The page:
Turkey on Thursday “completely” rejected the recent annual US human rights report, calling it “baseless”. Ankara also called on Washington to recognize Turkey’s efforts against terrorism in all its forms.
A Foreign Ministry statement called the report, released by the US State Department on Tuesday, “unfortunate” and said it contains “baseless accusations.”
Ankara “completely rejects” the report, the ministry said, adding that it regrets that the United States does not recognize Turkey’s efforts against terrorism in all its forms, especially against the PKK terrorist groups and its Syrian branch, the YPG, Daesh, Gülenist Terror Group (FETÖ), and the far-left DHKP-C.
In its more than 40-year campaign of terror against Turkey, the PKK, listed as a terrorist organization by Turkey, the US and the European Union, has been responsible for the deaths of more than 40,000 people, including women, children and babies .
In the report “widely covering the lies” of FETÖ, the group behind an attempted coup in Turkey on July 15, 2016, the ministry said that “despite all the concrete evidence we have provided about this organization terrorist, the United States continues to be instrumentalized. for their propaganda.
FETÖ and its US-based leader Fetullah Gülen orchestrated the failed July 2016 coup in Turkey, in which 251 people were killed and 2,734 injured.
FETÖ was also behind a long-running campaign to overthrow the state through the infiltration of Turkish institutions, in particular the army, police and judiciary.
It is also “unacceptable” that the report contains claims that disregard the PKK as a terrorist organization, which amounts to supporting the claims of circles affiliated with terrorism, the ministry stressed.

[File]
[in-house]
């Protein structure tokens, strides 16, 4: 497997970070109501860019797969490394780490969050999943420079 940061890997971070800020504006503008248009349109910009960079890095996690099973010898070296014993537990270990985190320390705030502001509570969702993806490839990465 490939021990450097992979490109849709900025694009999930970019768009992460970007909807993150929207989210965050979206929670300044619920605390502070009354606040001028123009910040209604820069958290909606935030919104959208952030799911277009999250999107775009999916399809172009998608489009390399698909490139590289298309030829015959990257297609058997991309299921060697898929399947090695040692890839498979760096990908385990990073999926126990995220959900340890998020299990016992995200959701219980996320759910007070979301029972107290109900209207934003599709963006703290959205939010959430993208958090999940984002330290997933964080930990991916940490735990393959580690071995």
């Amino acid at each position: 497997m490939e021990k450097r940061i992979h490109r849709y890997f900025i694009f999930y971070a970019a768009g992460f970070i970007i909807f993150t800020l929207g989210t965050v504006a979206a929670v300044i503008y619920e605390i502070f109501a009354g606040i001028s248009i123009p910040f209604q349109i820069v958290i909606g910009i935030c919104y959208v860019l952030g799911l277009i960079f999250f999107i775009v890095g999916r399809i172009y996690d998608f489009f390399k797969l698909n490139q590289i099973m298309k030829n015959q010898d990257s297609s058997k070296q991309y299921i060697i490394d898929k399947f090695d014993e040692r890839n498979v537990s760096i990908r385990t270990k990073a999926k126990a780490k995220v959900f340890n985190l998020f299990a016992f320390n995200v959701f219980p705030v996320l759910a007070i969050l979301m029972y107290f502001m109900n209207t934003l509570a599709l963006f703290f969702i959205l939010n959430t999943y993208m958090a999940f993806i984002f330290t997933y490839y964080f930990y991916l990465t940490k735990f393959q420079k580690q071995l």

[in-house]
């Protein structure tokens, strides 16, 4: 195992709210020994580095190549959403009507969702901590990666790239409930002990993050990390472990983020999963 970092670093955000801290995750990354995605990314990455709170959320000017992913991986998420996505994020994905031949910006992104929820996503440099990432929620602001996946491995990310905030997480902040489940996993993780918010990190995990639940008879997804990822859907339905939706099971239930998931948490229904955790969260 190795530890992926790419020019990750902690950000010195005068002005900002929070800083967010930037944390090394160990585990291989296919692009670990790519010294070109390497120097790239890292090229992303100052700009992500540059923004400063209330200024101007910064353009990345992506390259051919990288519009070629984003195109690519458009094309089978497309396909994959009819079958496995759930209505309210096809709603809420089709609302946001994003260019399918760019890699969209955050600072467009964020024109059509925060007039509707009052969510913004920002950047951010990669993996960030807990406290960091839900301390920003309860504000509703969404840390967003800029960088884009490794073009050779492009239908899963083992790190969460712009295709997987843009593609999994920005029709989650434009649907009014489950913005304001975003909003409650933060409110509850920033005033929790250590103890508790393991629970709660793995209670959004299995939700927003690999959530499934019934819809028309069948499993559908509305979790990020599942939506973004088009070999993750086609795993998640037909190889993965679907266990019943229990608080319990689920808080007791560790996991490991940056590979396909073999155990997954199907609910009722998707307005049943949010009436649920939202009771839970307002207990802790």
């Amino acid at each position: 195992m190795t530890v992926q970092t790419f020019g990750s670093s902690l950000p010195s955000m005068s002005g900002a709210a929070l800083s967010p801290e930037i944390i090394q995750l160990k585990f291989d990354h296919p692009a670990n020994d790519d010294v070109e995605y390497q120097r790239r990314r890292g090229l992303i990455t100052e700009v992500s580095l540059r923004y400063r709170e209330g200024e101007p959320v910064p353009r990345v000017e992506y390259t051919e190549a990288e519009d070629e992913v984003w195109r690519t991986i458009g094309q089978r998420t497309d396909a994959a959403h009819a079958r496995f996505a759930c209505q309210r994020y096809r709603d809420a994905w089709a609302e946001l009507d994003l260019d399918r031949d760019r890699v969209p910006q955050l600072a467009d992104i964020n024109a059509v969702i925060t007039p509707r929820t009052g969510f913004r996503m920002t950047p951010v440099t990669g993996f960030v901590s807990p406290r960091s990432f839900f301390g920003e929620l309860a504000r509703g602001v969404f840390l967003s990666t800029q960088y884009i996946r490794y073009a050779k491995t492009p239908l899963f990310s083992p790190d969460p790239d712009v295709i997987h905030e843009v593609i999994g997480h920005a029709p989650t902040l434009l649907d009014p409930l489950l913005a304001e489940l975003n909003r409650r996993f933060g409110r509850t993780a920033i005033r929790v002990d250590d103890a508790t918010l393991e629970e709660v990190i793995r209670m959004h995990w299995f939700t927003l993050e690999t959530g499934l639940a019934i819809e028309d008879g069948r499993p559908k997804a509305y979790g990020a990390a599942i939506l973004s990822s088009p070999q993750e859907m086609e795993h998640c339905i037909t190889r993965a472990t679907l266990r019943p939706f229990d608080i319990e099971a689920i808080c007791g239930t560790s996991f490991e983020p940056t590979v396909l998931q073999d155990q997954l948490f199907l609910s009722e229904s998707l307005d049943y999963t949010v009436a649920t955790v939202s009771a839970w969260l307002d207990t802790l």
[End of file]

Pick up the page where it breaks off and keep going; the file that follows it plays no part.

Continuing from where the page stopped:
Turkey “stands firm” in promoting and protecting human rights, he said, adding that concrete examples of this include the country’s cooperation with international human rights mechanisms, along with a judicial reform strategy it enacted in 2019. and a human rights action plan in 2021.
On March 2, 2021, President Recep Tayyip Erdoğan announced the human rights plan, revealing 11 core principles to be implemented over two years.
It is designed as a “broad-based” plan to strengthen the protection of individual rights, freedoms, and security, judicial independence, personal privacy, transparency, and property rights, as well as to protect vulnerable groups and improve administrative and social awareness of human rights.
Turkey further called on the US to focus on its own human rights record and stop the association it made with affiliates of terrorist groups under the guise of fighting terrorism.
The ministry said Turkey intends to “continue its efforts to develop and protect the rights of its citizens, as well as those of the millions of people it hosts.”
Turkey and the US recently announced that they launched a strategic mechanism to further expand the countries’ bilateral cooperation, according to a joint statement.
The announcement came on the sidelines of a meeting between Turkey’s Deputy Foreign Minister Sedat Önal and US Deputy Secretary of State Victoria Nuland in the capital Ankara.
Turkey and the US announced the culmination of months of talks to establish a procedure to improve their tense ties, with a view to cooperation in the areas of economy and defense.
Erdoğan and Biden agreed in October to launch the “Strategic Mechanism” talks, for which officials have now cleared the way.
The announcement of the new mechanism comes after the decades-long partnership between the two NATO allies, Turkey and the US, has been in unprecedented tumult over the past seven years over disagreements on many issues, including the most Syrian and Ankara straits with Moscow. There are additional sources of tension for the two countries, including US support for the YPG, whom Turkey regards as terrorists, and the continued residence in the US of FETÖ figures, including its leader Fethullah Gülen, who masterminded the failed coup attempt against the Turkish government in 2016.
The United States has primarily partnered with the YPG in northeastern Syria to fight the Daesh terror group, but Turkey has strongly opposed the YPG’s presence in northern Syria.
Furthermore, the US sanctioned the Turkish defense industry in December 2020 for its purchase of Russian S-400 missile systems and kicked its ally out of its F-35 fighter jet program. Ankara called the moves unfair, but the allies have since been working to put aside differences and focus on cooperation, including in Ukraine.